State Sen. Milton Marks of San Francisco changed his party affiliation from Republican to Democrat and President Pro Tem David Roberti (D-Los Angeles) quickly appointed Marks as chairman of the Democratic Caucus. Sen. John Garamendi (D-Walnut Grove) protested this hasty elevation of a newcomer to such a high leadership post.
In 1940 a similar conversion took place. Wendell Willkie, a former Democrat, was nominated as the Republican candidate for President. Willkie bragged about his success to Sunny Jim Watson, the Senate Republican leader from Indiana. Watson's put-down was a classic for such situations.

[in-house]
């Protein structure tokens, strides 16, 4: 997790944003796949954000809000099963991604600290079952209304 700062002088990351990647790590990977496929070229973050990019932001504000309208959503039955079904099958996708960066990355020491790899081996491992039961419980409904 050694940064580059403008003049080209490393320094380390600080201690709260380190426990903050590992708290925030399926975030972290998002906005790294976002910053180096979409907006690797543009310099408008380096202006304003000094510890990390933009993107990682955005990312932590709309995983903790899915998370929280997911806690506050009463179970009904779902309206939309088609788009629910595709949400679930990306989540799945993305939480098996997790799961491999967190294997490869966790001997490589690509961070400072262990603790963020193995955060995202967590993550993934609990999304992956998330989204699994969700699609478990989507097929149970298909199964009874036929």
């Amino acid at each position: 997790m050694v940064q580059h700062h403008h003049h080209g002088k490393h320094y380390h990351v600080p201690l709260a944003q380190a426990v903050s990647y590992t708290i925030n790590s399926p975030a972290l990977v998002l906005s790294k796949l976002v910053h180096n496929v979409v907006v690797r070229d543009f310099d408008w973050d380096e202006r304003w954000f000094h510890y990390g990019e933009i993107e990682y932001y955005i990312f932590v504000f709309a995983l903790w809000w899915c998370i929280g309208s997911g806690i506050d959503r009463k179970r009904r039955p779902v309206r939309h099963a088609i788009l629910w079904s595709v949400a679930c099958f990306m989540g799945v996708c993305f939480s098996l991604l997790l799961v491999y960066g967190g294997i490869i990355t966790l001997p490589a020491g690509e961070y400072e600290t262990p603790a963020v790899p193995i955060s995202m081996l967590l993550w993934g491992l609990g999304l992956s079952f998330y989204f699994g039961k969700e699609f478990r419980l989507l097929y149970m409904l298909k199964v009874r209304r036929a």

It went about as follows: "Wendell, as a fellow Hoosier, you remember the little Indiana town where the local prostitute was invited to church. One Sunday she showed up, but they didn't let her sing a solo in the choir that first day."
DAVID G. FERRELLY